The menorah, a seven-branched candelabra that stood in the Temple, is the most enduring and iconic Jewish symbol. But what did it look like? In early August, the Israel Antiquities Authority (IAA) issued a press release announcing the discovery of “an engraving of the Temple’s menorah on a stone object” in a 2,000-year-old drainage channel near the City of David, which is being excavated by Ronny Reich and Eli Shukron.a (An unusually well preserved iron sword in its leather scabbard, which presumably belonged to a Roman soldier, was also found there.) The IAA release went on to say that “a passerby who saw the [Temple] menorah with his own eyes…incised his impressions on a stone.” The excavators were quoted as saying that this graffito “clarifies [that] the base of the original menorah…was apparently tripod shaped.”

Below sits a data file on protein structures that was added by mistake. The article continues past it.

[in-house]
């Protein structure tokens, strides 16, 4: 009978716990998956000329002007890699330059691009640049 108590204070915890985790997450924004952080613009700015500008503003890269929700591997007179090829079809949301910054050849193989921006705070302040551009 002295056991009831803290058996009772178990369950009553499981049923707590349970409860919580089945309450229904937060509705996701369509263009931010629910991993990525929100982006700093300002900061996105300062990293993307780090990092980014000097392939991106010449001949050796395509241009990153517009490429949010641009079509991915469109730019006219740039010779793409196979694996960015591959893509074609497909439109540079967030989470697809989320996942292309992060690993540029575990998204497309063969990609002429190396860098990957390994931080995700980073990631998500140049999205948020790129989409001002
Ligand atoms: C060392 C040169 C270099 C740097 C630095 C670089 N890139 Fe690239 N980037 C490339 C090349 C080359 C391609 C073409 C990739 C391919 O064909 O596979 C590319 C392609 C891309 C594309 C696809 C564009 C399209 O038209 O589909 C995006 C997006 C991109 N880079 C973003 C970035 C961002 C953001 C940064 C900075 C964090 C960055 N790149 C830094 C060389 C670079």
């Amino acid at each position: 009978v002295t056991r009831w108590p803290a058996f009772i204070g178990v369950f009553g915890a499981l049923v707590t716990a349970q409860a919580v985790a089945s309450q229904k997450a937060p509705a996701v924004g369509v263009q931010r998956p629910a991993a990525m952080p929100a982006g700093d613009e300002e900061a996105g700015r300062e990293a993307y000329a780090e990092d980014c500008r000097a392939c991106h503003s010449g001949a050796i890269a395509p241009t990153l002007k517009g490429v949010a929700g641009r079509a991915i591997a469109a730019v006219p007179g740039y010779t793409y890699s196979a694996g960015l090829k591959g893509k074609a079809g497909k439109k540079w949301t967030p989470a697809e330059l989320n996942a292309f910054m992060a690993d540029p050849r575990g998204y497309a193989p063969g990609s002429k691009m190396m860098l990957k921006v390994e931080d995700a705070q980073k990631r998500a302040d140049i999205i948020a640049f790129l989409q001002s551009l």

But does it?